|Publication number||US5086196 A|
|Application number||US 07/564,834|
|Publication date||Feb 4, 1992|
|Filing date||Aug 9, 1990|
|Priority date||Aug 9, 1990|
|Publication number||07564834, 564834, US 5086196 A, US 5086196A, US-A-5086196, US5086196 A, US5086196A|
|Inventors||Earl B. Brookbank, Walter Dinkins|
|Original Assignee||Camco, Incorporated|
|Export Citation||BiBTeX, EndNote, RefMan|
|Patent Citations (25), Referenced by (32), Classifications (11), Legal Events (5)|
|External Links: USPTO, USPTO Assignment, Espacenet|
This invention relates to electro-mechanical cables for cable deployed (cable suspended) pumping systems, and is more particularly concerned with a cable construction that imposes substantial restraint against outward radial expansion of a cable core without imposing substantial axial restraint, and that prevents kinking due to radial expansion.
Over the last two decades there has been substantial progress in perfecting down hole equipment for cable deployed pumping systems. Reliability of the down hole equipment has improved substantially and has been confirmed by extensive testing. Nevertheless, the electro-mechanical cable for deploying the down hole equipment and for providing electrical power has remained a weak link in the system.
Electro-mechanical cables for use in cable deployed pumping systems require special properties that are not found in ordinary electrical cables. For example, a #1 size three-conductor electrical cable can normally support tensile loads of only 2,000 to 4,000 lbs , but a #1 electro-mechanical cable for use in cable deployed pumping systems must be capable of supporting tensile loads in excess of 100,000 lbs.
One of the problems that has plagued electro-mechanical cables for cable deployed pumping systems is kinking of the cable due to thermal expansion. Prior attempts to solve this problem have required complex and expensive cable structures designed so as to physically separate the strength members of the cable from the electrical core.
Another problem is gas embolism due to rapid decompression of the cable after gases have dissolved in elastomeric materials of the cable. Rapid decompression occurs when down hole equipment is pulled from a well by means of the cable. In an effort to solve the embolism problem, the electrical core has been enveloped in a braid consisting of two layers of 132-0.014" dia. galvanized improved plow steel wires inter-woven in 12 bundles of 11 wires each wrapped at a neutral angle (e.g., about 53°) that allows equal axial and radial expansion of the cable core. However, this cable construction has a kinking problem caused by thermal expansion of elastomeric cable insulation and jacket material interacting with steel armor wires that surround the braid. The following analysis underlying the invention is believed to explain this problem.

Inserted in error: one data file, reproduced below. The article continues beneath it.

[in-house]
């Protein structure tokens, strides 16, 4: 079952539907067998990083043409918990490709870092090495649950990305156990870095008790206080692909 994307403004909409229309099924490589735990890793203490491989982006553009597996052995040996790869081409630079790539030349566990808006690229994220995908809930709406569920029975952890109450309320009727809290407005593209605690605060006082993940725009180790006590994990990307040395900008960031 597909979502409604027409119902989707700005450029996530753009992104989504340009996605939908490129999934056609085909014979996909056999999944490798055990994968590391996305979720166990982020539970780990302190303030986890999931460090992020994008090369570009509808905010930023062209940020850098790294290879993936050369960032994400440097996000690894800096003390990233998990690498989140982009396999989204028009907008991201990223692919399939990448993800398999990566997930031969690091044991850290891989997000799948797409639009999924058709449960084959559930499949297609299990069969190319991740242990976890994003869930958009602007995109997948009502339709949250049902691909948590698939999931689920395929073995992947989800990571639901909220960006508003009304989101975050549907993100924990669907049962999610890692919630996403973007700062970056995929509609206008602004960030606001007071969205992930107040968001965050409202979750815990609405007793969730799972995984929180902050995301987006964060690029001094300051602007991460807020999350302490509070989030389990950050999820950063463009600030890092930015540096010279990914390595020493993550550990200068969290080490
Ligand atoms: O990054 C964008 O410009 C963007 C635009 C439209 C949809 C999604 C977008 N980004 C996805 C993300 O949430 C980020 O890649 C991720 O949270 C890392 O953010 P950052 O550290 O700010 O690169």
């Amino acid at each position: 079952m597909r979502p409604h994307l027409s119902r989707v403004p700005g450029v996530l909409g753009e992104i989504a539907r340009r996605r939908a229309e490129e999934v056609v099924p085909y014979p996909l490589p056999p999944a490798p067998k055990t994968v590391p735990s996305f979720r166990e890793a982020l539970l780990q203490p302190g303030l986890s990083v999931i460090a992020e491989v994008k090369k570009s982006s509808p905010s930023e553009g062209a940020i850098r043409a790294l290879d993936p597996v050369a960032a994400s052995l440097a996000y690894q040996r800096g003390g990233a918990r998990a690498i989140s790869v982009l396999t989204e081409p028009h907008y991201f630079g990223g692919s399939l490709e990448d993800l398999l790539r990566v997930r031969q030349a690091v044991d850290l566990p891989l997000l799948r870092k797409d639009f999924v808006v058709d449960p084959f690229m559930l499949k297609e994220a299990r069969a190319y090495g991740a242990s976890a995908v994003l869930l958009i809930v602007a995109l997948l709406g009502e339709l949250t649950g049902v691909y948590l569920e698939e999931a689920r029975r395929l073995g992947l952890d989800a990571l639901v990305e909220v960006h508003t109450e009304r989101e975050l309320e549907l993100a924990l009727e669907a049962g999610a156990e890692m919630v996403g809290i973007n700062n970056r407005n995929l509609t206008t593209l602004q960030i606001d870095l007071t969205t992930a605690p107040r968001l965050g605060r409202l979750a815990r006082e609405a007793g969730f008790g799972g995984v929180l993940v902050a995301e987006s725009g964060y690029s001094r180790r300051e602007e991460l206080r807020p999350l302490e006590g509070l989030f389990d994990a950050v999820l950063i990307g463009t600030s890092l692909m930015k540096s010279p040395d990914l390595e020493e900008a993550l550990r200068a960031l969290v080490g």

The cable can be considered to be in a zero stress condition during assembly, at a nominal temperature of 70° F. When the cable is installed in a well whose temperature is substantially higher, the cable temperature will increase to the high well temperature. The elastomers in the core, which have a thermal expansion approximately ten times that of the steel armor wire, will increase in volume. The steel armor wire, due to its lay angle and orientation, will prevent any axial growth of the core, but the elastomers in the core will increase in diameter. The diameter of the armor will increase, but the length of the armor wire will stay constant, causing the length of the cable to decrease. This applies compressive stress to the cable, which buckles the copper conductors, and ultimately causes an electrical failure.
The present invention provides a solution to the foregoing problem. More particularly, in accordance with the invention, outward radial expansion of the cable core is restrained while axial expansion is permitted. To achieve this result, the pressure containment braid previously employed is replaced by a pressure containment layer specifically designed to prevent outward radial expansion of the cable core while allowing the cable core to expand longitudinally. In a preferred embodiment, the pressure containment layer is constituted by a strip wound helically upon the cable core at angles that are very low with respect to cross sectional planes of the cable and very high with respect to longitudinal planes.
The invention will be further described in conjunction with the accompanying drawings, wherein
FIG. 1 is a perspective view of a cable construction in accordance with the invention; and
FIG. 2 is a longitudinal sectional view of a pressure containment layer in accordance with the invention.